Has the mystery of the Bermuda Triangle finally been solved? Scientists claim to have finally found the 'rogue' culprit
For a long time people have tried to solve the mystery behind the Bermuda triangle and according to experts at the University of Southampton, the answer to this mystery is a natural phenomenon, which they labelled "rogue waves." The region, which covers a patch of sea between Florida, Puerto Rico, and Bermuda, has already claimed the lives of many while disappearing a number of ships and aircraft. In order to better explain how these waves work, researchers re-created the monster water surges for Channel 5 documentary 'The Bermuda Triangle Enigma.' These waves are very powerful and dangerous and can reach heights of up to 100 feet (30 meters). Scientists often refer to these waves as "extreme storm waves".
The research team built a model of the USS Cyclops, a ship that went missing in the triangle in 1918 claiming 300 lives. The Cyclops was a coal-carrying ship which was used to ferry fuel during the world war one. No wreckage from the 542ft vessel has ever been found and neither has there been any traces of the passengers who were on the ship. Some of the theories claim that there might have been supernatural cause for its disappearance because there was no call made from the vessel.
Dr. Simon Boxall, an ocean and earth scientist, explained that the Bermuda Triangle can see three massive storms coming together from different directions which makes the perfect condition for the development of rogue waves. Simon believes that such a wave has the power to break a ship like Cyclops into two. "There are storms to the south and north, which come together," he said on the show, as reported by Daily Mail. "And if there are additional ones from Florida, it can be a potentially deadly form of rogue waves. They are steep, they are high – we’ve measured waves in excess of 30 meters."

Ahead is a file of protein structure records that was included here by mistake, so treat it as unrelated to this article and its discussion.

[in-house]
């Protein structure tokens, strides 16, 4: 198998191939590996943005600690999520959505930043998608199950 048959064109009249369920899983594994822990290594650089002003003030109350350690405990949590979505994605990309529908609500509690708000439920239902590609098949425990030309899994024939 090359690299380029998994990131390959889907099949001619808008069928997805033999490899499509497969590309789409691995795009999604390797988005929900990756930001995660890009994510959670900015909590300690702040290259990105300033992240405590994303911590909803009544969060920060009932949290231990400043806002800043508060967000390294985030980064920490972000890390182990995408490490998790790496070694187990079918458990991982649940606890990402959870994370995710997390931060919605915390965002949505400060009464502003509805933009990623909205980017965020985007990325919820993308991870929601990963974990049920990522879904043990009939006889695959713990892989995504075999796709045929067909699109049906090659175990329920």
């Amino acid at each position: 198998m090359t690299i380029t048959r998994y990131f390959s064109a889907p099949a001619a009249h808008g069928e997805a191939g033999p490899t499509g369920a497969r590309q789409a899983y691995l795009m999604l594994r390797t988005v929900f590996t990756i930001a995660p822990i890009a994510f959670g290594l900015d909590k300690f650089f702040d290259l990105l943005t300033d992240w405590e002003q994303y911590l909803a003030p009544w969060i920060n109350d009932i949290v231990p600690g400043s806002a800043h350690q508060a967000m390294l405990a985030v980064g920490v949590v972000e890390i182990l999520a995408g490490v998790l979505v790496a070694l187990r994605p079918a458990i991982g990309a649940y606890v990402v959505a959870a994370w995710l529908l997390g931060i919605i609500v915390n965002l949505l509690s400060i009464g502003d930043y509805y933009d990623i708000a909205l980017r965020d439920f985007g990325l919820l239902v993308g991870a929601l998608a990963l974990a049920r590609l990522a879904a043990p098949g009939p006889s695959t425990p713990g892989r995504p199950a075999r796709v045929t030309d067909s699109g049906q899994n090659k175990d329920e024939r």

Meanwhile, the scientist in Australia stated human error as the explanation behind this phenomenon. Speaking to News.com.au, Dr. Karl Kruszelnicki stated that the Bermuda triangle is unremarkable in the number of disappearances it's seen. "According to Lloyds of London and the US coast guard, the number of planes that go missing in the Bermuda Triangle is the same as anywhere in the world on a percentage basis," he said. "It is close to the equator, near a wealthy part of the world, America, therefore you have a lot of traffic."
In order to better explain his theory, he used the example of-of the five US TBM Avenger Torpedo Bombers from Flight 19 that disappeared in 1945 which was followed by the subsequent disappearance of the seaplane that was sent out to find them.
While there was no evidence of the ship or the crew found, Karl claims that the radio transcripts from that night show that multiple junior pilots recommended flying toward the west. However, the pilot, Lieutenant Charles Taylor, instead flew east. He also claims that the search engine did not go missing but was spotted blowing up.
"There was one experienced guy, the rest were inexperienced," he said suggesting that the pilot was to blame. "It wasn't fine weather, there were 15 meter waves." He further added that Taylor "arrived with a hangover, flew off without a watch, and had a history of getting lost and ditching his plane twice before." Over the years, scientists have offered similar thoughts on the disappearance of ships and people in the region, also known as the Devil's Triangle.